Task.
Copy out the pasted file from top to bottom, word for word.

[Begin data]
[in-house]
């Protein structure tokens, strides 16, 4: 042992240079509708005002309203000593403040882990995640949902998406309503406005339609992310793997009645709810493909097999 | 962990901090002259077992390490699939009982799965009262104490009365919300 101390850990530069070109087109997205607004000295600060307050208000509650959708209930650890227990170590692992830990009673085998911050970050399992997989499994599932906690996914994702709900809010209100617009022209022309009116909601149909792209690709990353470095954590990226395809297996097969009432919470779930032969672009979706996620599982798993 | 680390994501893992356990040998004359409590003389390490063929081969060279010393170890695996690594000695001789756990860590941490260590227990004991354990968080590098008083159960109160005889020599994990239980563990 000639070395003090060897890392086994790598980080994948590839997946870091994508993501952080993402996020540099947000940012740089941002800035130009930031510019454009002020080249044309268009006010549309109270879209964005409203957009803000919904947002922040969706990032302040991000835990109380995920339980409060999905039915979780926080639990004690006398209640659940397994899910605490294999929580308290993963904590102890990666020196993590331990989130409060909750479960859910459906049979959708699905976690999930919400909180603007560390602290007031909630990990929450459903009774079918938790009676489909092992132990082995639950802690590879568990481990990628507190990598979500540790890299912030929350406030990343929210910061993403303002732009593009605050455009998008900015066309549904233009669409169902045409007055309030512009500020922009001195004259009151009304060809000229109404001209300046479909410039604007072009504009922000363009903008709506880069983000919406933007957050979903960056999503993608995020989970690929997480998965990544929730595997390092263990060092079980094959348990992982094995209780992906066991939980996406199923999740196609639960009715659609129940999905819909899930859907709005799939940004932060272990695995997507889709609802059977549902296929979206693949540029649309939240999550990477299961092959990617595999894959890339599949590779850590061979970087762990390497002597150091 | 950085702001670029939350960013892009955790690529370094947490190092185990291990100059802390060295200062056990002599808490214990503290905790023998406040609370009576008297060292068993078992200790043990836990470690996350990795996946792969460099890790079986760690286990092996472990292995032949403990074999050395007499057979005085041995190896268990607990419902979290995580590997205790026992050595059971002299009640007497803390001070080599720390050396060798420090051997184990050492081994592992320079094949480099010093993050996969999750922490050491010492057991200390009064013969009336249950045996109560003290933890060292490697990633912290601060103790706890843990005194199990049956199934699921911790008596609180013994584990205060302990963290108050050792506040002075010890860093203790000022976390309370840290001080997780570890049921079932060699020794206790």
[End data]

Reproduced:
[in-house]
């Protein structure tokens, strides 16, 4: 042992240079509708005002309203000593403040882990995640949902998406309503406005339609992310793997009645709810493909097999 | 962990901090002259077992390490699939009982799965009262104490009365919300 101390850990530069070109087109997205607004000295600060307050208000509650959708209930650890227990170590692992830990009673085998911050970050399992997989499994599932906690996914994702709900809010209100617009022209022309009116909601149909792209690709990353470095954590990226395809297996097969009432919470779930032969672009979706996620599982798993 | 680390994501893992356990040998004359409590003389390490063929081969060279010393170890695996690594000695001789756990860590941490260590227990004991354990968080590098008083159960109160005889020599994990239980563990 000639070395003090060897890392086994790598980080994948590839997946870091994508993501952080993402996020540099947000940012740089941002800035130009930031510019454009002020080249044309268009006010549309109270879209964005409203957009803000919904947002922040969706990032302040991000835990109380995920339980409060999905039915979780926080639990004690006398209640659940397994899910605490294999929580308290993963904590102890990666020196993590331990989130409060909750479960859910459906049979959708699905976690999930919400909180603007560390602290007031909630990990929450459903009774079918938790009676489909092992132990082995639950802690590879568990481990990628507190990598979500540790890299912030929350406030990343929210910061993403303002732009593009605050455009998008900015066309549904233009669409169902045409007055309030512009500020922009001195004259009151009304060809000229109404001209300046479909410039604007072009504009922000363009903008709506880069983000919406933007957050979903960056999503993608995020989970690929997480998965990544929730595997390092263990060092079980094959348990992982094995209780992906066991939980996406199923999740196609639960009715659609129940999905819909899930859907709005799939940004932060272990695995997507889709609802059977549902296929979206693949540029649309939240999550990477299961092959990617595999894959890339599949590779850590061979970087762990390497002597150091 | 950085702001670029939350960013892009955790690529370094947490190092185990291990100059802390060295200062056990002599808490214990503290905790023998406040609370009576008297060292068993078992200790043990836990470690996350990795996946792969460099890790079986760690286990092996472990292995032949403990074999050395007499057979005085041995190896268990607990419902979290995580590997205790026992050595059971002299009640007497803390001070080599720390050396060798420090051997184990050492081994592992320079094949480099010093993050996969999750922490050491010492057991200390009064013969009336249950045996109560003290933890060292490697990633912290601060103790706890843990005194199990049956199934699921911790008596609180013994584990205060302990963290108050050792506040002075010890860093203790000022976390309370840290001080997780570890049921079932060699020794206790």